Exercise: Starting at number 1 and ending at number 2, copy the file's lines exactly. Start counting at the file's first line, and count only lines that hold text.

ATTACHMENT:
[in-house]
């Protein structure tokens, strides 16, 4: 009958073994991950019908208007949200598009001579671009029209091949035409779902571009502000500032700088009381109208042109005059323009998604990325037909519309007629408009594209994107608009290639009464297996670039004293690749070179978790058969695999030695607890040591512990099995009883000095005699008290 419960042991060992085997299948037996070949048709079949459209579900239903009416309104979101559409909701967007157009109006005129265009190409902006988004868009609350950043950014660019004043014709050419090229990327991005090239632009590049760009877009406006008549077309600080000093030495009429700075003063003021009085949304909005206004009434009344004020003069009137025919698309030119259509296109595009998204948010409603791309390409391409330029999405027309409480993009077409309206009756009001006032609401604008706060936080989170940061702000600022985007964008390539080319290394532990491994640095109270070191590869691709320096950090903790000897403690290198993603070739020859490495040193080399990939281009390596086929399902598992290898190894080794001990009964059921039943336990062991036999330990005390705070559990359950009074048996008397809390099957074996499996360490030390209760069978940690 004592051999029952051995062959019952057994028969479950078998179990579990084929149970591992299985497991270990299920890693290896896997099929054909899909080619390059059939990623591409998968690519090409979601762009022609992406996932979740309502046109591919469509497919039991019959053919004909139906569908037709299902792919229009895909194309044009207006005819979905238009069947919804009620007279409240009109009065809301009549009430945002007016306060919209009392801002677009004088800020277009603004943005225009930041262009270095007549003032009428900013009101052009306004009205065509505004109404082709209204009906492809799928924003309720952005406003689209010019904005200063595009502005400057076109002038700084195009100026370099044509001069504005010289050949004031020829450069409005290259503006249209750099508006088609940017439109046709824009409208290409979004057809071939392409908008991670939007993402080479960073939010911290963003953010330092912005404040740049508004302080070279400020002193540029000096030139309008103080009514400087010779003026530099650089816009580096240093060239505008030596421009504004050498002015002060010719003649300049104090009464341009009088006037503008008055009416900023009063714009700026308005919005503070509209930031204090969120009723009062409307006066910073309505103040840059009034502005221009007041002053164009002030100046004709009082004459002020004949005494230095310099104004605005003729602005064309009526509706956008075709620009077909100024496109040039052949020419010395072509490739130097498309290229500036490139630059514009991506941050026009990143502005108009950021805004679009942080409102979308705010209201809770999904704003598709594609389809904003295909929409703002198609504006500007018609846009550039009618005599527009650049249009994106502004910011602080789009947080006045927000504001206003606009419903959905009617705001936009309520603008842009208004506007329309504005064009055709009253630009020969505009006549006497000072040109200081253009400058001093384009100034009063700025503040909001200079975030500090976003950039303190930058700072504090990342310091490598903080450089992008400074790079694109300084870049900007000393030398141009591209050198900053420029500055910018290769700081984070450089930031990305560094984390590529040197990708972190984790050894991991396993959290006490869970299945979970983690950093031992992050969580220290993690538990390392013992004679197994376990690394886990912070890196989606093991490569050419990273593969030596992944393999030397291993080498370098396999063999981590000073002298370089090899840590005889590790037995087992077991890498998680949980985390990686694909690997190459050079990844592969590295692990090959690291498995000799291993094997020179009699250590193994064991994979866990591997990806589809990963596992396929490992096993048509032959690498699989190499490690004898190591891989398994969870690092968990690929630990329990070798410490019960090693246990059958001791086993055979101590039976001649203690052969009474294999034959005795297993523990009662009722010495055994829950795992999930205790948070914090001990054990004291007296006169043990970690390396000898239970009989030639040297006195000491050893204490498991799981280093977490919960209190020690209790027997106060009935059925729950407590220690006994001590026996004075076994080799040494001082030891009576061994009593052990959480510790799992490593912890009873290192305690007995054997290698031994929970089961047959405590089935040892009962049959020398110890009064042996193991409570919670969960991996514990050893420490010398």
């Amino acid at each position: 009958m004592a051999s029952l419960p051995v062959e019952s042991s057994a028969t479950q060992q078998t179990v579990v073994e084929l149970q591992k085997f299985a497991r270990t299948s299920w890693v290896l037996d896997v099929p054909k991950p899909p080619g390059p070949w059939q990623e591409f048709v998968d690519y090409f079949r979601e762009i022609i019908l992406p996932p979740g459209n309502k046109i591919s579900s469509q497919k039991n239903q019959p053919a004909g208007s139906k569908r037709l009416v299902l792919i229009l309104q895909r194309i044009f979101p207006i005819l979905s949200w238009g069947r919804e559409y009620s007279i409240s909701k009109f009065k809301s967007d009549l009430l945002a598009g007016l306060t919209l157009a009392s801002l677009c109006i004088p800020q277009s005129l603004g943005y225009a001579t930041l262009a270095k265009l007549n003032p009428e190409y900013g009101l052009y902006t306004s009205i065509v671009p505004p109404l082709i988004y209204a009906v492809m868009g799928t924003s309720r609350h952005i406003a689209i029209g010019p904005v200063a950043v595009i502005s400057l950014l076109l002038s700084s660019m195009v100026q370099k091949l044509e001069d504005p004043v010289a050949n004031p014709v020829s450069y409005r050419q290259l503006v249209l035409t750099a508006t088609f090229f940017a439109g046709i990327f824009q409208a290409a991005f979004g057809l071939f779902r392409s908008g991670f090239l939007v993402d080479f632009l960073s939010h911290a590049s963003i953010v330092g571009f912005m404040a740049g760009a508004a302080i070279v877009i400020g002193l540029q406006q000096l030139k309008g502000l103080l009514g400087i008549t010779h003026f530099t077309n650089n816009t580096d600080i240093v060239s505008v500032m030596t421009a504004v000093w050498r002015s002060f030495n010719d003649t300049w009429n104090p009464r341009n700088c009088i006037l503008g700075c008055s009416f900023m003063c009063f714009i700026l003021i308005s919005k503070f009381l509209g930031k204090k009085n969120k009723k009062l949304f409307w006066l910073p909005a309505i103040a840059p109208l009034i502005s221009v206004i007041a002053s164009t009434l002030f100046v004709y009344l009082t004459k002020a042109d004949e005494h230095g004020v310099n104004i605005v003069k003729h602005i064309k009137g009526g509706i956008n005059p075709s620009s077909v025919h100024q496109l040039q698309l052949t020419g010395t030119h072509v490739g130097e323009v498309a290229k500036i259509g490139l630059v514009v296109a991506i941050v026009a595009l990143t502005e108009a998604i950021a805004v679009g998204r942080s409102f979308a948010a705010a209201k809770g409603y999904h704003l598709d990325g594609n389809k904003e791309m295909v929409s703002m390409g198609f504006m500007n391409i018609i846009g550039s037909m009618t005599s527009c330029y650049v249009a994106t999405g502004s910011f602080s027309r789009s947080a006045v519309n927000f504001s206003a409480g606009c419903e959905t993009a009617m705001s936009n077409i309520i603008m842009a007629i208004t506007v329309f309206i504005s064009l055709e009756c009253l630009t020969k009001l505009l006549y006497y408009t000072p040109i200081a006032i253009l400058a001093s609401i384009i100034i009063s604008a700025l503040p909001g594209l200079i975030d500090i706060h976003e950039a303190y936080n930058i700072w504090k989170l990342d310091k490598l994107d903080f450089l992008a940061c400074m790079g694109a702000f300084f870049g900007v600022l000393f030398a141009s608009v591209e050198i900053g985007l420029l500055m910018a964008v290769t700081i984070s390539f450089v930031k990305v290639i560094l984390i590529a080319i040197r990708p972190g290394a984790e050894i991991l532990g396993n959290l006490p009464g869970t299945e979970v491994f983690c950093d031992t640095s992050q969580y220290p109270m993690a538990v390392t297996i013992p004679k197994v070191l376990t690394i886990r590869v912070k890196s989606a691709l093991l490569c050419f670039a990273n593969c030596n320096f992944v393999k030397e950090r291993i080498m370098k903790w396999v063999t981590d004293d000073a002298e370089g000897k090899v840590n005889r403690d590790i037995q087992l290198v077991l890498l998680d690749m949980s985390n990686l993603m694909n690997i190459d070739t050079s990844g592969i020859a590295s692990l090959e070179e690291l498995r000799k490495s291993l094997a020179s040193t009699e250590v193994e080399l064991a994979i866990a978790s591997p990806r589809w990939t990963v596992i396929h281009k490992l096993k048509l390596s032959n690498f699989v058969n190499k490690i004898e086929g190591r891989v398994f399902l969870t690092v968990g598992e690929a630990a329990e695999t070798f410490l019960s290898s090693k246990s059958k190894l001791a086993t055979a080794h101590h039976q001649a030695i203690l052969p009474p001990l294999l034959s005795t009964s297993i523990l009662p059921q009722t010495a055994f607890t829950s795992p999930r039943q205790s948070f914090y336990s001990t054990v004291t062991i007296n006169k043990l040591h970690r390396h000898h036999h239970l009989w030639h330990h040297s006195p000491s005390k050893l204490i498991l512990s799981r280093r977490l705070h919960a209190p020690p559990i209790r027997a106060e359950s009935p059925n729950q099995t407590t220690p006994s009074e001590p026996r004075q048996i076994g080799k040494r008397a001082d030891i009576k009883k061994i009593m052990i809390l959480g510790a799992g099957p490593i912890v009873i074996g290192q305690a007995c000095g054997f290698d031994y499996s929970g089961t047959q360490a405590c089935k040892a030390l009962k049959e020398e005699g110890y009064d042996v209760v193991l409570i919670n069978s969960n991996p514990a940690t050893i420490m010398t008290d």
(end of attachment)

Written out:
[in-house]
């Protein structure tokens, strides 16, 4: 009958073994991950019908208007949200598009001579671009029209091949035409779902571009502000500032700088009381109208042109005059323009998604990325037909519309007629408009594209994107608009290639009464297996670039004293690749070179978790058969695999030695607890040591512990099995009883000095005699008290 419960042991060992085997299948037996070949048709079949459209579900239903009416309104979101559409909701967007157009109006005129265009190409902006988004868009609350950043950014660019004043014709050419090229990327991005090239632009590049760009877009406006008549077309600080000093030495009429700075003063003021009085949304909005206004009434009344004020003069009137025919698309030119259509296109595009998204948010409603791309390409391409330029999405027309409480993009077409309206009756009001006032609401604008706060936080989170940061702000600022985007964008390539080319290394532990491994640095109270070191590869691709320096950090903790000897403690290198993603070739020859490495040193080399990939281009390596086929399902598992290898190894080794001990009964059921039943336990062991036999330990005390705070559990359950009074048996008397809390099957074996499996360490030390209760069978940690 004592051999029952051995062959019952057994028969479950078998179990579990084929149970591992299985497991270990299920890693290896896997099929054909899909080619390059059939990623591409998968690519090409979601762009022609992406996932979740309502046109591919469509497919039991019959053919004909139906569908037709299902792919229009895909194309044009207006005819979905238009069947919804009620007279409240009109009065809301009549009430945002007016306060919209009392801002677009004088800020277009603004943005225009930041262009270095007549003032009428900013009101052009306004009205065509505004109404082709209204009906492809799928924003309720952005406003689209010019904005200063595009502005400057076109002038700084195009100026370099044509001069504005010289050949004031020829450069409005290259503006249209750099508006088609940017439109046709824009409208290409979004057809071939392409908008991670939007993402080479960073939010911290963003953010330092912005404040740049508004302080070279400020002193540029000096030139309008103080009514400087010779003026530099650089816009580096240093060239505008030596421009504004050498002015002060010719003649300049104090009464341009009088006037503008008055009416900023009063714009700026308005919005503070509209930031204090969120009723009062409307006066910073309505103040840059009034502005221009007041002053164009002030100046004709009082004459002020004949005494230095310099104004605005003729602005064309009526509706956008075709620009077909100024496109040039052949020419010395072509490739130097498309290229500036490139630059514009991506941050026009990143502005108009950021805004679009942080409102979308705010209201809770999904704003598709594609389809904003295909929409703002198609504006500007018609846009550039009618005599527009650049249009994106502004910011602080789009947080006045927000504001206003606009419903959905009617705001936009309520603008842009208004506007329309504005064009055709009253630009020969505009006549006497000072040109200081253009400058001093384009100034009063700025503040909001200079975030500090976003950039303190930058700072504090990342310091490598903080450089992008400074790079694109300084870049900007000393030398141009591209050198900053420029500055910018290769700081984070450089930031990305560094984390590529040197990708972190984790050894991991396993959290006490869970299945979970983690950093031992992050969580220290993690538990390392013992004679197994376990690394886990912070890196989606093991490569050419990273593969030596992944393999030397291993080498370098396999063999981590000073002298370089090899840590005889590790037995087992077991890498998680949980985390990686694909690997190459050079990844592969590295692990090959690291498995000799291993094997020179009699250590193994064991994979866990591997990806589809990963596992396929490992096993048509032959690498699989190499490690004898190591891989398994969870690092968990690929630990329990070798410490019960090693246990059958001791086993055979101590039976001649203690052969009474294999034959005795297993523990009662009722010495055994829950795992999930205790948070914090001990054990004291007296006169043990970690390396000898239970009989030639040297006195000491050893204490498991799981280093977490919960209190020690209790027997106060009935059925729950407590220690006994001590026996004075076994080799040494001082030891009576061994009593052990959480510790799992490593912890009873290192305690007995054997290698031994929970089961047959405590089935040892009962049959020398110890009064042996193991409570919670969960991996514990050893420490010398």